Archive for November, 2010

Generations United

Juan Williams

Juam Williams

On Nov. 15, I was fortunate to participate, along with many of my Volunteers of America colleagues, in the launch of a new Harris Interactive poll commissioned by Generations United that reveals broad support for social programs that serve people from a variety of different generations together – as opposed to separate programs specific to teens, older people, etc. Among the findings I found interesting, more than 80 percent of respondents agreed that politicians often pit one generation against another in order to limit support for government funding for programs like child care, healthcare or Social Security. Juan Williams from FOX News joined in as moderator for the discussion.

You can read the full findings of the poll here.

Generations United is a great organization focused on improving the lives of children, youth and older people through intergenerational programs and public policies. They’ve been a great partner to Volunteers of America and are doing some important work that will benefit the people we serve no matter what their age.

– By David Burch, Director, Communications

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Don’t Forget About the Women Veterans

Montgomery Meigs makes some important points about our failures to help returning service members (“Helping veterans reconnect with home,” Nov. 13), but he barely touches on one of the most rapidly growing problems – the unmet needs of women veterans.

Help for troubled veterans remains largely male-focused, despite women representing 12 percent of those fighting in Iraq and Afghanistan. Women face the same problems of post-traumatic stress, healthcare and homelessness. But they also experience unique issues like sexual trauma and domestic abuse their male counterparts do not. Additionally, they are more likely to have children under their care whose needs must be met, too.

Too often, our society ignores or is simply ignorant of the challenges all veterans face when returning home … but especially women. We must wake up to these needs and tailor more programs to their specific needs.

– By Mike King, National President and CEO, Volunteers of America

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Since World War II, Volunteers of America has been a leader in providing shelter and other help to homeless veterans. Those needs are greater now than ever before. The growing ranks of homeless veterans reflect the changing face of the military, including a rapidly growing new group — women.

For too long, our society has ignored the needs of women veterans returning home from the military. Unfortunately, many of these women end up homeless. Women account for 12 percent of those serving in Iraq and Afghanistan, far more than in any past conflict. As of last year, there were approximately 8,000 homeless women veterans; that number is expected to increase as more women return home. At Volunteers of America, we know all too well that homeless women face issues their male counterparts do not, including domestic violence and sexual assault. In addition, many of these women are mothers whose children are deeply affected by their homelessness and require services of their own.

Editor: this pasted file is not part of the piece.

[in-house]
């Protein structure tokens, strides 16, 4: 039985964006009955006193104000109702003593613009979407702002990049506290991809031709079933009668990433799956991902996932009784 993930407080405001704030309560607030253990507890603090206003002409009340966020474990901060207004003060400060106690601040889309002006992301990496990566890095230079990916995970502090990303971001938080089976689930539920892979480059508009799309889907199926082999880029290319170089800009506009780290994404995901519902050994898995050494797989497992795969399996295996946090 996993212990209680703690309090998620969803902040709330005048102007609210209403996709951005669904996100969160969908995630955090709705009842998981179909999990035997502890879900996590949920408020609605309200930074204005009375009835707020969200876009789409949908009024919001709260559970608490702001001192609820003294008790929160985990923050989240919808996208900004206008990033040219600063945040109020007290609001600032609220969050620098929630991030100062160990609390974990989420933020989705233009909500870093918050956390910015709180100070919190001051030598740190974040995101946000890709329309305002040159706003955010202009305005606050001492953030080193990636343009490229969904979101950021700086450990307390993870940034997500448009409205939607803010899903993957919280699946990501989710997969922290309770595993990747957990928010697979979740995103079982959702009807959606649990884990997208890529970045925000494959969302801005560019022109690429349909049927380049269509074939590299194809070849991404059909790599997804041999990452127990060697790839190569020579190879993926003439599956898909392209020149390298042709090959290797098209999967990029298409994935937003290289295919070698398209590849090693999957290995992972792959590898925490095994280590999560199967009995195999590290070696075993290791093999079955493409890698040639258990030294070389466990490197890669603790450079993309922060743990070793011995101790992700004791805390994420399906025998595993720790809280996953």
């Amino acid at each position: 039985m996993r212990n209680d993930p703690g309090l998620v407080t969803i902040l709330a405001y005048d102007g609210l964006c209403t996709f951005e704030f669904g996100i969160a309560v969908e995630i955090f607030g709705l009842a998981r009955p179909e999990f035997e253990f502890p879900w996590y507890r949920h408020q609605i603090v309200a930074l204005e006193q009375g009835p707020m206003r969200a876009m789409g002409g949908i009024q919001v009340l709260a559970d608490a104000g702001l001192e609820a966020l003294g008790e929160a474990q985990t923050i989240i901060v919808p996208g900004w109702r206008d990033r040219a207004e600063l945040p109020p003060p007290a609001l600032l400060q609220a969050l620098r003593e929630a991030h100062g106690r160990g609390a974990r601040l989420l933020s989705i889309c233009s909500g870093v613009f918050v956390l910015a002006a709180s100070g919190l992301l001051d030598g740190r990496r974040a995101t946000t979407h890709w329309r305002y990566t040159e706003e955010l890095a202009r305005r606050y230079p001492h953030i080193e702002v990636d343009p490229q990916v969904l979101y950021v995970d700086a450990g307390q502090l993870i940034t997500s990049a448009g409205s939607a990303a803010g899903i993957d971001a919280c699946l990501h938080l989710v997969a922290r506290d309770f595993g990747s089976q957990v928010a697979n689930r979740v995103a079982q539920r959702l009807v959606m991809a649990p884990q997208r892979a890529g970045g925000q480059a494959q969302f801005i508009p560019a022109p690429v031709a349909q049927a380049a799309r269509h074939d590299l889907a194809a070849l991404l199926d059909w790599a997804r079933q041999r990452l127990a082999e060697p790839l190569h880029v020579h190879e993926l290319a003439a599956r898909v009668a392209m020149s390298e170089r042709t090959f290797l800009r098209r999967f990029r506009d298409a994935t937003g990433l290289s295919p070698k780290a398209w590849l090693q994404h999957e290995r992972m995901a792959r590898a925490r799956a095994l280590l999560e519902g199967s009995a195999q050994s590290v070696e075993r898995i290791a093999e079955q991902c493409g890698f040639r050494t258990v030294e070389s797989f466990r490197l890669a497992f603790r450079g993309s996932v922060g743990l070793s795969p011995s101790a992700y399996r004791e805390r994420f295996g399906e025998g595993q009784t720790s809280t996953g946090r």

Homeless veterans programs historically have focused on men and have frequently failed to address the unique needs of women, including the fact that they are more frequently accompanied by their children. Many suffer from post-traumatic stress disorder (PTSD) symptoms resulting from assault and harassment by their male comrades, which in the past has made turning to the male-dominated Veterans Administration feel much like entering the lion’s den in search of help.

Volunteers of America has made it a top priority to collaborate with legislators and other social service providers to address this national disgrace. We’ve established programs across the country to help homeless veterans get back on their feet and we’ve worked with Congress to secure funding to make sure our nation’s heroes are not forgotten.

The time to act is now. We must make the plight of homeless veterans a top priority, and wake up to the unique and growing needs of women, mothers and daughters leaving the military today. Winning this battle will require a coalition of service organizations partnered with the military and government agencies to help all returning veterans, both men and women, establish successful lives back home.

Last year, the Veterans’ Administration pledged to eradicate homelessness among veterans in five years. This commitment, which includes billions of dollars of funding, has significantly changed the landscape of services. This level of support is revolutionary. We must use this funding to tailor more programs to the specific needs of women, and quickly. Otherwise, women veterans will remain faceless among our homeless population and will not find the help they need and deserve.

– By Mike King, President and CEO, Volunteers of America

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